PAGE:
STOCKTON – The city faces a fine of $18,000 for violations at its wastewater treatment plant.

State water quality officials announced the fine Wednesday. Stockton is one of nine cities, organizations and water districts in the Central Valley facing a total of $144,000 in fines for various violations.

Click here to read more at Recordnet.com

 

I have to admit, quite frankly, that I am just plain tired of the LIES by South Valley special interests.  Hunger IS a serious issue in the Central Valley, and people ARE out of work in Mendota, yet the biggest economic hit in the Central Valley is from the collapse of the construction industry

The numbers are clear: According to the State of California Employment Development Department, from 2003 -2009 employment in the Central Valley’s agricultural sector actually GREW by 2%, while construction jobs dropped by 4%!

South Valley special interests will continue to propagate misinformation and continue trying to exonerate their greedy cause for more water to irrigate infertile, selenium laced land while manipulating hard-working, under-served immigrant communities!

– Jeremy

 

Reason.tv: Delta Smelt and Undocumented Farm Workers: How Federal Policy Is Failing California’s Central Valley

California’s Central Valley is a 450 mile long stretch of flat and fertile land that produces much of the food that we enjoy every day. But the people in small towns like Mendota (the cantaloupe capital of the world) are suffering these days, in part due to two federal policies.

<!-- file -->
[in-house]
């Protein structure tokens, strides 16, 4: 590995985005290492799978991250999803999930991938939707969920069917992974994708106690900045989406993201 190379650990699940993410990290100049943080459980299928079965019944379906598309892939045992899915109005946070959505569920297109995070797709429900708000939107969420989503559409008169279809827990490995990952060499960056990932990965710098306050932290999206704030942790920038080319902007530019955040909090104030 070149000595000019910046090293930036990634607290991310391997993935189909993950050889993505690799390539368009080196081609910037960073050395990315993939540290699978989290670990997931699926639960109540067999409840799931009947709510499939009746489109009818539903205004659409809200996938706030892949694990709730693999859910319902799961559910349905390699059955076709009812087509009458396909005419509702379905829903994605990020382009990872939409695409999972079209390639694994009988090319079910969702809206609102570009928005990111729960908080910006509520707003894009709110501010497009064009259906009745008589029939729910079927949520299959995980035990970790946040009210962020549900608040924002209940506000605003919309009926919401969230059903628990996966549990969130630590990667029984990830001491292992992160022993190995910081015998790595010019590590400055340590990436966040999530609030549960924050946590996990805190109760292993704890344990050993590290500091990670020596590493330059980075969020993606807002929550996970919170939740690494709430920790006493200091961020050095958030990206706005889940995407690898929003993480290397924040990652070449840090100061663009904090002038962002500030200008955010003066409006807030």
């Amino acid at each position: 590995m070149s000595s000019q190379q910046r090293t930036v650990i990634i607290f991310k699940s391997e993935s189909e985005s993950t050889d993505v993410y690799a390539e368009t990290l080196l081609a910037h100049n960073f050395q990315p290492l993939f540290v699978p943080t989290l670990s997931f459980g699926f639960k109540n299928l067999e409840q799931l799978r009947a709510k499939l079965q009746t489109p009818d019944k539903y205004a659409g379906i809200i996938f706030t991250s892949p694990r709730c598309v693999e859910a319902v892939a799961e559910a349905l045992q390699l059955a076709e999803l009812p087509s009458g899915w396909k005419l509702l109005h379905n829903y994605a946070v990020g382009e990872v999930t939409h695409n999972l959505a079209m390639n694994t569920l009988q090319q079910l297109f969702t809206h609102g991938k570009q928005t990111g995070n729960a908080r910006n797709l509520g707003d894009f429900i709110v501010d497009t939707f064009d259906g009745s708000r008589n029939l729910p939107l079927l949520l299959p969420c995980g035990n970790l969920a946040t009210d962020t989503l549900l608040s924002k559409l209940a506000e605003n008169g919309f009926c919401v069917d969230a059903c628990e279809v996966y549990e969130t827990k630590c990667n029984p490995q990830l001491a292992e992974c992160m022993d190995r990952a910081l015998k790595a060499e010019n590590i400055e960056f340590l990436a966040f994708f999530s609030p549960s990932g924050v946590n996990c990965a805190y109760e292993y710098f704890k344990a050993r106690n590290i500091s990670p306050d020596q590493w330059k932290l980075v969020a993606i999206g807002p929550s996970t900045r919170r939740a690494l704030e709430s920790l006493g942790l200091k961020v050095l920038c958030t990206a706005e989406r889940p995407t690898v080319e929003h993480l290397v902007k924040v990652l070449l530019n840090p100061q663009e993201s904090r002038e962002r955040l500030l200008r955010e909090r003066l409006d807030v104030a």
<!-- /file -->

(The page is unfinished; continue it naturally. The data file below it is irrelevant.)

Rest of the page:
In order to protect a threatened fish species called the Delta Smelt, much of the water that used to be pumped from the Sacramento-San Joaquin Delta to farms on the west side of the San Joaquin Valley is now allowed to flow into the ocean. The result is predictable: hundreds of thousands of acres of farm land lies fallow and tens of thousands of jobs have been lost. In Mendota, the unemployment rate is over 40% and food lines are the norm.

 

Click here to read more at Reasontv.com

 

Nature enthusiasts who choose the Calaveras River for recreation have a new tool to help enjoy its 80-mile course.

The first edition of “Common Animals of the Calaveras River,” was recently completed through the works of the Friends of the Lower Calaveras River, aided by a grant from the Resources Legacy Fund Foundation. The Friends are a nonprofit group formed in 2008 to restore and promote the waterway.

“Common Animals” is a field guide with 11 pages illustrating the fish, amphibian, reptile, bird and mammal species that call the Calaveras River home.

The river flows from headwaters near Calaveras Big Trees State Park to the San Joaquin River.

The guide’s cover features the well-known bald eagle, great blue heron, river otter and both steelhead and chinook salmon. Inside are more than 100 other critters, including the yellowfin goby, yellow-rumped warbler and Botta’s pocket gopher.

Click here to read more at Uniondemocrat.com